Well, maybe love can’t actually conquer all. According to a recent Pew Research study of more than 4,800 people, seven-in-ten “Democratic daters” say the probably or definitely wouldn’t consider dating someone who voted for President Donald Trump in the 2016 election cycle. And the feeling is mutual. Among single-and-looking Trump voters, almost half say they probably or definitely wouldn’t date someone who voted for Hilary Clinton.
Now, when accounting for political party only—not 2016 voting habits—things get a little more ambiguous. About 43 percent of Democratic singles say they likely or definitely wouldn’t date a self-described Republican, while about one-in-four Republicans say they likely or definitely wouldn’t date a self-described Democrat.
It’s worth noting that this study took place in October 2019, which is before the COVID-19 pandemic impacted U.S. politics in a big way. Still, Pew says this apparent “aversion to dating people of different political orientations” reflects our larger society—and the general dislike people have for those across the aisle.
The Pew study reads, “Other recent Pew Research Center surveys have found that sizable shares of partisans are likely to associate negative traits such as ‘closed-minded; and ‘immoral’ with members of the opposite political party, and many find it stressful and frustrating to talk about politics with people who don’t share their political views.”
Interestingly and perhaps predictably, nonwhite Democratic daters were more likely to dismiss Trump voters than white Democrats. While 78 percent of nonwhite Democratic voters expressed that they wouldn’t date a Trump voter, only 63 percent of white voters felt the same.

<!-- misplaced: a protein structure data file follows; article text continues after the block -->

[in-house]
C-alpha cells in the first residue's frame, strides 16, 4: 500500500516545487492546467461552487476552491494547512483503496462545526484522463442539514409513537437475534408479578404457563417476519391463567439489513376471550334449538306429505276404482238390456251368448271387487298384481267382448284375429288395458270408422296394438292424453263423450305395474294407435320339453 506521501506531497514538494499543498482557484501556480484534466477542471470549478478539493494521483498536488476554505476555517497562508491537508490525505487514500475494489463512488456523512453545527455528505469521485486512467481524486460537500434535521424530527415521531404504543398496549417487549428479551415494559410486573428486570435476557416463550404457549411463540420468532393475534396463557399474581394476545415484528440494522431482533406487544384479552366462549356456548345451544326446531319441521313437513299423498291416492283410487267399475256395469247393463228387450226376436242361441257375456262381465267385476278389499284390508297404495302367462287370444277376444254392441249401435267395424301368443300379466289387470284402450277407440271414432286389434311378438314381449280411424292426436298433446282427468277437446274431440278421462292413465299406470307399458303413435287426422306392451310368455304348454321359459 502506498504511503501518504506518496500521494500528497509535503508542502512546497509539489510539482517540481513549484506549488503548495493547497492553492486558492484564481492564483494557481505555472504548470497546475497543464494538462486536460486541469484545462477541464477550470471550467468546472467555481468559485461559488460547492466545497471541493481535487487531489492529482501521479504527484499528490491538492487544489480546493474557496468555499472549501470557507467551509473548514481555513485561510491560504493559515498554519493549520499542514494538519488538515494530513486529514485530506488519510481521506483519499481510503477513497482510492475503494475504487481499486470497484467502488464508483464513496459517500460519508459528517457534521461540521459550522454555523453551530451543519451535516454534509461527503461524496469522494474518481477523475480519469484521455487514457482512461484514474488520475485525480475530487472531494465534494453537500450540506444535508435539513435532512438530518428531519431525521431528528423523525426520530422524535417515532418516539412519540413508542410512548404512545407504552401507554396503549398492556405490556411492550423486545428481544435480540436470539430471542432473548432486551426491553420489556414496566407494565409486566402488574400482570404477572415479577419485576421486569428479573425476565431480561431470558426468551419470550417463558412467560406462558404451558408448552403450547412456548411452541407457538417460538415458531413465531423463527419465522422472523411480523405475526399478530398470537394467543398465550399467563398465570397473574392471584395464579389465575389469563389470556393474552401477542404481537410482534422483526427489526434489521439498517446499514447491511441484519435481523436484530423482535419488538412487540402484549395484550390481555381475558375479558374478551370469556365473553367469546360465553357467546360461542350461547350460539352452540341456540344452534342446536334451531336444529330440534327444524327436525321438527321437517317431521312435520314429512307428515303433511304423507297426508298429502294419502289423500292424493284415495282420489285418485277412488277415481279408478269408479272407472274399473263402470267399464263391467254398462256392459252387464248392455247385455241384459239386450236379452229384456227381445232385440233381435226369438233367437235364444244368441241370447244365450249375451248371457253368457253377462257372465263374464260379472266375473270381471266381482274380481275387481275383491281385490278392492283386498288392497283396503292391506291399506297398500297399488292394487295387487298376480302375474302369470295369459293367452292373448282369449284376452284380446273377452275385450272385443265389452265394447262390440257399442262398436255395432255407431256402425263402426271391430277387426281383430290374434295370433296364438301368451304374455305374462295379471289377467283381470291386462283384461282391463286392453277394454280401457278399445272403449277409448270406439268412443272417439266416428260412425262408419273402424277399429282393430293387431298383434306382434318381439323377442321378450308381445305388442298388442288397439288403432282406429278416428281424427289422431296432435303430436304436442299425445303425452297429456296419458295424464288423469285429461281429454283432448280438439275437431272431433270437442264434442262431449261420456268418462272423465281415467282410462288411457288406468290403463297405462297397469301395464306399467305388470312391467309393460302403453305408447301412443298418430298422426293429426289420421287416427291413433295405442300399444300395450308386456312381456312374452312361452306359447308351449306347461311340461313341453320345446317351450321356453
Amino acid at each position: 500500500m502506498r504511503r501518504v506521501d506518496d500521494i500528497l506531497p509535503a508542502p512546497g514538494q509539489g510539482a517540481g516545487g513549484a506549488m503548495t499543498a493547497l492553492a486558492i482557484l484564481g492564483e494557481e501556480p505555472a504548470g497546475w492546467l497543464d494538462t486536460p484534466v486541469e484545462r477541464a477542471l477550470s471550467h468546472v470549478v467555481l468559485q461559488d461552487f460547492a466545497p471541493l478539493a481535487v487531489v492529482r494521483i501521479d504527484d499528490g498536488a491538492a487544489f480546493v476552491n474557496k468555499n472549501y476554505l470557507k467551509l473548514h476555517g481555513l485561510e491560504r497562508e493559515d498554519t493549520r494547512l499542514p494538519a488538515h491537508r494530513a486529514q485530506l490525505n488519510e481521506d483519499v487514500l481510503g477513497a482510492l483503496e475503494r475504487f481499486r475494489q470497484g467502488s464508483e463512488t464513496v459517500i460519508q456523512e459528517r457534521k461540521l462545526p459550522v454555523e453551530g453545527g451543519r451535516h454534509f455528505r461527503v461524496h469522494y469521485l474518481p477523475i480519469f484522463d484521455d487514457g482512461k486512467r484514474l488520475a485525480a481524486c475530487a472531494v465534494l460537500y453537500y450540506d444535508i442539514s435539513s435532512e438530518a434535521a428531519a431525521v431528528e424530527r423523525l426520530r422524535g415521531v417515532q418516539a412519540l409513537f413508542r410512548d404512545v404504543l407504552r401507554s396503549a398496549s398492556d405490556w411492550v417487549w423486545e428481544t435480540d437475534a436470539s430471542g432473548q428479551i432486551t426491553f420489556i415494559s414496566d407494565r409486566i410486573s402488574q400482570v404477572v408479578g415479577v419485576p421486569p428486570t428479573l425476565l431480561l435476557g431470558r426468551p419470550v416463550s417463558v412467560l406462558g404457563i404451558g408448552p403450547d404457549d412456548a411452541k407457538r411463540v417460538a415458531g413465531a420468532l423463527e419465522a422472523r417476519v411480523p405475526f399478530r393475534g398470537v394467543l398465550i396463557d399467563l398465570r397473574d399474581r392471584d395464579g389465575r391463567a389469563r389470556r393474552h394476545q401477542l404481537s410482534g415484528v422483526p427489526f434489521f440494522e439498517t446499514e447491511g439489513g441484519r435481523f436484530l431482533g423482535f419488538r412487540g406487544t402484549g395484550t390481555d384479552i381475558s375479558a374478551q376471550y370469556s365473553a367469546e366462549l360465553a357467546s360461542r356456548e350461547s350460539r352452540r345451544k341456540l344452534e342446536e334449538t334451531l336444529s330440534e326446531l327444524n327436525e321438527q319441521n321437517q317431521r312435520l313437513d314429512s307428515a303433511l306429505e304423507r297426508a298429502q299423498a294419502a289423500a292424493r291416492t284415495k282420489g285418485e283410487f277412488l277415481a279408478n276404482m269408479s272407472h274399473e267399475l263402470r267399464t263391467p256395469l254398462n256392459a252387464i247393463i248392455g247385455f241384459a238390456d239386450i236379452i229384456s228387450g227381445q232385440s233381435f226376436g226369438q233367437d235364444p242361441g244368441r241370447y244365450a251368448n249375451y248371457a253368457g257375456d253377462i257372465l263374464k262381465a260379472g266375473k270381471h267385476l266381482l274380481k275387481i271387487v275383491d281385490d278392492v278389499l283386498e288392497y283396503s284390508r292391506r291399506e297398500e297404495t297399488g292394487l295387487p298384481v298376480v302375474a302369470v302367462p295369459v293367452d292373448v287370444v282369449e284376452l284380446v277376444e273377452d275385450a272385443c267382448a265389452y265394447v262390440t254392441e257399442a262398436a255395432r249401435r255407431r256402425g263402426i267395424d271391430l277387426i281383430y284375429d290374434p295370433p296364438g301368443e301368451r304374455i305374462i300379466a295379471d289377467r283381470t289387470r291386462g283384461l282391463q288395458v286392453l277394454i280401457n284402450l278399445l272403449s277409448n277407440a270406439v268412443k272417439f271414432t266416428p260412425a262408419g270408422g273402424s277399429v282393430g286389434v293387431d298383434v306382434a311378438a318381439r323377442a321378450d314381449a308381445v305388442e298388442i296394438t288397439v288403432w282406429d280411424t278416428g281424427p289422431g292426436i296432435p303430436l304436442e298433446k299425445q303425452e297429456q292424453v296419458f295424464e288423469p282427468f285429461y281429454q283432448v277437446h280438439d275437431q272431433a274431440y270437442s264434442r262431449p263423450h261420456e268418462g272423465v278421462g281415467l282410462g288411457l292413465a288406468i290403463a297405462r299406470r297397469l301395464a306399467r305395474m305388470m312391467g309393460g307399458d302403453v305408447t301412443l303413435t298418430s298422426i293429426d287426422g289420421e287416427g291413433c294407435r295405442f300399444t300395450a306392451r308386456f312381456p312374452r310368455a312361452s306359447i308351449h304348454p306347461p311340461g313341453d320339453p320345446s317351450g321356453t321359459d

When looking at these numbers, it’s worth considering the fact that Democratic daters far outnumber Republican daters, with 62 percent of single-and-looking daters leaning Democratic and only 36 percent leaning Republican. This likely reflects a shift toward more progressive politics for a younger generation.
But this isn’t the only struggle daters have in the current political climate. According to another recent Pew study, nearly half of U.S. adults—and a majority of women—feel dating has become more difficult in the last decade. And Pew suggests that may have something to do with the tumultuous social and political climate in the U.S., including the impact of the #MeToo movement.
This study found 65 percent of single-and-looking women say they have experienced harassing behaviors from someone they were dating or had been on a date with, “such as being touched in a way that made them uncomfortable or rumors being spread about their sexual history.” Though this type of harassment is often thought to be directed solely toward women, half of all men who are single and looking report past experience with harassing behavior.
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